A heady mix: Is it important to be a trained actor asked Reeth Mazumdar

Reeth Mazumdar

As a child, I would visit my the editing studios with him grandfather (Nikunj Bhattacharya). But by the time, I started grooming myself to become an actor, he passed away

Reeth Mazumdar was almost thrown out of her first Bengali film Antarghaat when she asked a prominent character actor in Bengali industry, 'Is it important to be a trained actor?' The innocous question asked by a spunky 15 year old girl became a cause of great discomfort when he replied with great aplomb that the experience of light, camera and action in reality transcended any training given by an institute. Undoubtedly it was a simple answer, but the statement left everyone stunned as it was made by an actor who also happened to be the director of an acting institute. Reeth then mentioned that she was the same girl who had almost been rejected by the institute for her lack of knowledge of Bengali literature.

"Eventually, I gave up the training course after a couple of weeks, because I found it very boring," says the actress, who has charted a very interesting career for herself on international soil. Her films, which have been mostly foreign collaborations, have done extremely well on the festival circuits, bringing recognition to the lissome Bengali actress. She's now looking forward to start work on an untitled Bengali film directed by debutant Sameer Banerjee, which will go on the floors by mid-March next year. "I play the role of a strong woman working in a corporate set-up. It is a complex subject, and is a mix of thrill, drama, emotions." She will also be acting in a big budget Hindi film, the details of which she is hesitant to reveal.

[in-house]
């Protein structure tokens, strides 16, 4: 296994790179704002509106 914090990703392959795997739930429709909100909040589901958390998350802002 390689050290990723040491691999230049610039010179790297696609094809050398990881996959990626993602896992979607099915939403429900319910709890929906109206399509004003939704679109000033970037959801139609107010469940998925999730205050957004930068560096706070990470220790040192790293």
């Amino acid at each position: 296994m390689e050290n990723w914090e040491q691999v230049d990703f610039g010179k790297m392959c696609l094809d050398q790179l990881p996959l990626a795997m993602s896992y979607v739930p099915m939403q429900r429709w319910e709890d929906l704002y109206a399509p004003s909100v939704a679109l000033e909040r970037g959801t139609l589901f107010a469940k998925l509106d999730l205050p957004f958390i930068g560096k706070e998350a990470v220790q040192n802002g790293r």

In the interim period, Reeth is learning French to prepare for her forthcoming Indo-French venture, which is a love story between an Indian girl and a French boy, which will go on the floors in September. She's also busy translating novels written by her 83-year-old grandmother Durga Bhattacharya into English. Throwing light on her foray into foreign films, she reveals that she got the roles after auditioning for them. She has essayed a wide variety of roles, from a photo-journalist in Swen to acting in an Indo-Italian collaboration, Visible Brastrap, which portrays virtual friendship between a small town Indian girl and her counterpart living in Milan, to the French film The Aurevoir.

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